ExanthemaAmoxicillin rash is one of the most common drug-induced rashes. It occurs in about 5-10% of patients. In the case of Pfeiffer’s glandular fever, which is caused by the Epstein-Barr virus, the rash occurs in 90% of cases.
On the other hand, other derivatives of penicillin can be administered without the risk of a rash if an allergy has been ruled out. In addition, forms of blood cancer (lymphatic leukaemia) are also more likely to develop rashes under amoxicillin. In most cases this is not an allergic reaction by the group of penicillins, which Amoxicillin also belongs to.
There is no increased occurrence of penicillin allergies after amoxicillin rash. The non-allergic rash most frequently occurs in the second week of treatment or 5-11 days after the start of therapy or may even occur after discontinuation or termination of therapy. On the other hand, if there is an immediate reaction of the skin after taking amoxicillin, a general penicillin allergy is suspected, which can actually become life-threatening if not treated. Therefore, the therapy is stopped if it occurs immediately. General information about this antibiotic can be found under Amoxicillin
The cause of the skin rash under penicillin is still unclear. It is suspected that the pathogens interact with the drug, which could be the cause of the rash. If, as mentioned above, the rash appears immediately after taking Amoxicillin, the cause is often allergic.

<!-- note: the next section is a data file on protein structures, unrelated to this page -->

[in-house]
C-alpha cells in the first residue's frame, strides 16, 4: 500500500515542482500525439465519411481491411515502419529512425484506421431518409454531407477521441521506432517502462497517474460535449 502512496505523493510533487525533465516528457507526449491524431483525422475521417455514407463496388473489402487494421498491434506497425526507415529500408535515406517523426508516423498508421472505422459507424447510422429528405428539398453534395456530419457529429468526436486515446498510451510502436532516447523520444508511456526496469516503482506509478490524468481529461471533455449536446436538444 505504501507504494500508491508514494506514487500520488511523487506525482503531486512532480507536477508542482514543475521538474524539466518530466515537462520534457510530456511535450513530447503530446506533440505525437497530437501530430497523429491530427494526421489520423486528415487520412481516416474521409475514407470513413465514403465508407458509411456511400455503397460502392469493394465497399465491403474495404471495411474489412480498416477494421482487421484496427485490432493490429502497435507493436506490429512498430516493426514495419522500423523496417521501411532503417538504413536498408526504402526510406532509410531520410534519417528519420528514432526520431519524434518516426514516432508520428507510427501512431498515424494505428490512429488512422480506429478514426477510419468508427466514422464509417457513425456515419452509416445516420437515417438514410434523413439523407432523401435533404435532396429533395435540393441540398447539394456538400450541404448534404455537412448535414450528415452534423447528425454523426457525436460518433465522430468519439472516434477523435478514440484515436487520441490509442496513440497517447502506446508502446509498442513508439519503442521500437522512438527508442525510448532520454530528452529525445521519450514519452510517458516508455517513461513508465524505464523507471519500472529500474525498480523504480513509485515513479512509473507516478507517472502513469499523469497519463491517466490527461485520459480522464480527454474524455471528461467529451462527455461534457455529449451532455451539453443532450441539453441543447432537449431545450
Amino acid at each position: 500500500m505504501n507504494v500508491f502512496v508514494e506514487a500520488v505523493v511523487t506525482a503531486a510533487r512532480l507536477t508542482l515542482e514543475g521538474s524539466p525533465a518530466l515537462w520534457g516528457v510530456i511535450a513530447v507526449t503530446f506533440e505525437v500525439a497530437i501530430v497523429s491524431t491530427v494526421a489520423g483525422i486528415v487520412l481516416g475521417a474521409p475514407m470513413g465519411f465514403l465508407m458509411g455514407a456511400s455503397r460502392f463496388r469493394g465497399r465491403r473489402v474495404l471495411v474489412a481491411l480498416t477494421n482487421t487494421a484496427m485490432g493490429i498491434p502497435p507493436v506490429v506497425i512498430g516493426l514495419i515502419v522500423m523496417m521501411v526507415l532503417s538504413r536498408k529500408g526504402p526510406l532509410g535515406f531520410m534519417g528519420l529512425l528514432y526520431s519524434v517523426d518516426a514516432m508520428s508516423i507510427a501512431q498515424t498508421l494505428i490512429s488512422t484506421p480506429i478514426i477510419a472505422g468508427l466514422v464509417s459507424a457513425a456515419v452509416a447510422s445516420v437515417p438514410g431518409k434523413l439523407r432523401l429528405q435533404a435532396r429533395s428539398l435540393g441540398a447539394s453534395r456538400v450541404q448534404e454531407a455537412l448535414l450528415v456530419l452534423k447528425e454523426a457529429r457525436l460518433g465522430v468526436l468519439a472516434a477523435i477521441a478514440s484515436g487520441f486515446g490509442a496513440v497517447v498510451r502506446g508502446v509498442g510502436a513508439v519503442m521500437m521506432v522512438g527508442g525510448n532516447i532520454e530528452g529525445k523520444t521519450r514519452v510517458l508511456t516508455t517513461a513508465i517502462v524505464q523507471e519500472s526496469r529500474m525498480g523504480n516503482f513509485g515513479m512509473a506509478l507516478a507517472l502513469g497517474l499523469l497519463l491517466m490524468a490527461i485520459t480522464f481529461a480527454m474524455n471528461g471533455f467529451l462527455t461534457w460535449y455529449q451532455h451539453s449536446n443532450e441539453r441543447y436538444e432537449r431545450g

The rash caused by amoxicillin manifests itself in redness, skin rashes, red lumps and spots. It is also often described as measles-like. In addition, itching can often occur.
In addition, inflammation of the mucous membranes can also occur. This manifests itself especially in the mouth area with dryness or even changes in taste. In very rare cases, severe skin reactions can occur, which can lead to partial or extensive detachment of the skin or blistering (Steven-Johnson syndrome, toxic epidermal necrolysis, erythema exsudativum multiforme).
As a rule, however, this is a completely harmless skin reaction, provided it is not allergic. In addition, the non-allergic skin reaction to amoxicillin is the much more frequent cause. However, if it really is an allergic form of rash, it can lead to severe allergic reactions. These include an increase in certain blood cells, the eosinophils, a fever of medicines, nausea, vomiting, swelling of the skin and mucous membranes (Quincke’s edema), anaemia, swelling of the laryngeal mucosa and thus narrowing of the airways (laryngeal edema) or inflammatory changes in the kidneys and vessels (nephritis and vasculitis). In the worst case, an allergic shock (anaphylactic shock) can occur, which is life-threatening.
A certain typical course can be observed in the rash caused by amoxicillin. In most cases the rash starts about 1 week after the start of treatment. If a rash appears immediately after taking the first tablets, treatment must be stopped immediately.
The back and extremities are then usually also affected. In the course of the rash the face may be affected. The rash can spread within a few hours.
The duration of the rash with amoxicillin is about 4-7 days. After that, the rash will slowly subside until no symptoms and skin irritations are visible. The symptoms can be alleviated by cooling measures, some external stimuli such as sunlight can make them worse.
If further symptoms such as nausea and severe feeling of illness occur in the course of the treatment, a doctor must be consulted. This also applies if the rash after amoxicillin lasts longer than indicated. In this case there is probably not a harmless cause behind the rash, but a problem requiring treatment.